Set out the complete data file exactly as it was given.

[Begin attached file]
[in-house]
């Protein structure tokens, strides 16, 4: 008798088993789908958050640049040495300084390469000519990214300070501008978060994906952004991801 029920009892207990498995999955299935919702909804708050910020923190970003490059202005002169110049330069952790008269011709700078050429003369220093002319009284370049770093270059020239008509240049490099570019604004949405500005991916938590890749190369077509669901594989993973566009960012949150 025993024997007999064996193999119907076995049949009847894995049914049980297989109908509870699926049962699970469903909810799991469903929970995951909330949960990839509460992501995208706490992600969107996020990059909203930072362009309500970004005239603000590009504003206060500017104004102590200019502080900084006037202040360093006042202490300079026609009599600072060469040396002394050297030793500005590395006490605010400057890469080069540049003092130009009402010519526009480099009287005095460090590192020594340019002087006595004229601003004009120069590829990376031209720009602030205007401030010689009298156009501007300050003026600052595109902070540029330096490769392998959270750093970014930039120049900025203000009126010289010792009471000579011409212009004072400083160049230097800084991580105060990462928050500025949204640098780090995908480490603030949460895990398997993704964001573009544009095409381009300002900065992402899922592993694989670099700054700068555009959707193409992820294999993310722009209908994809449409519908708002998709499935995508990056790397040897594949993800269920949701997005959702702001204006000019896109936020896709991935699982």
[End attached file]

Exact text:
[in-house]
């Protein structure tokens, strides 16, 4: 008798088993789908958050640049040495300084390469000519990214300070501008978060994906952004991801 029920009892207990498995999955299935919702909804708050910020923190970003490059202005002169110049330069952790008269011709700078050429003369220093002319009284370049770093270059020239008509240049490099570019604004949405500005991916938590890749190369077509669901594989993973566009960012949150 025993024997007999064996193999119907076995049949009847894995049914049980297989109908509870699926049962699970469903909810799991469903929970995951909330949960990839509460992501995208706490992600969107996020990059909203930072362009309500970004005239603000590009504003206060500017104004102590200019502080900084006037202040360093006042202490300079026609009599600072060469040396002394050297030793500005590395006490605010400057890469080069540049003092130009009402010519526009480099009287005095460090590192020594340019002087006595004229601003004009120069590829990376031209720009602030205007401030010689009298156009501007300050003026600052595109902070540029330096490769392998959270750093970014930039120049900025203000009126010289010792009471000579011409212009004072400083160049230097800084991580105060990462928050500025949204640098780090995908480490603030949460895990398997993704964001573009544009095409381009300002900065992402899922592993694989670099700054700068555009959707193409992820294999993310722009209908994809449409519908708002998709499935995508990056790397040897594949993800269920949701997005959702702001204006000019896109936020896709991935699982």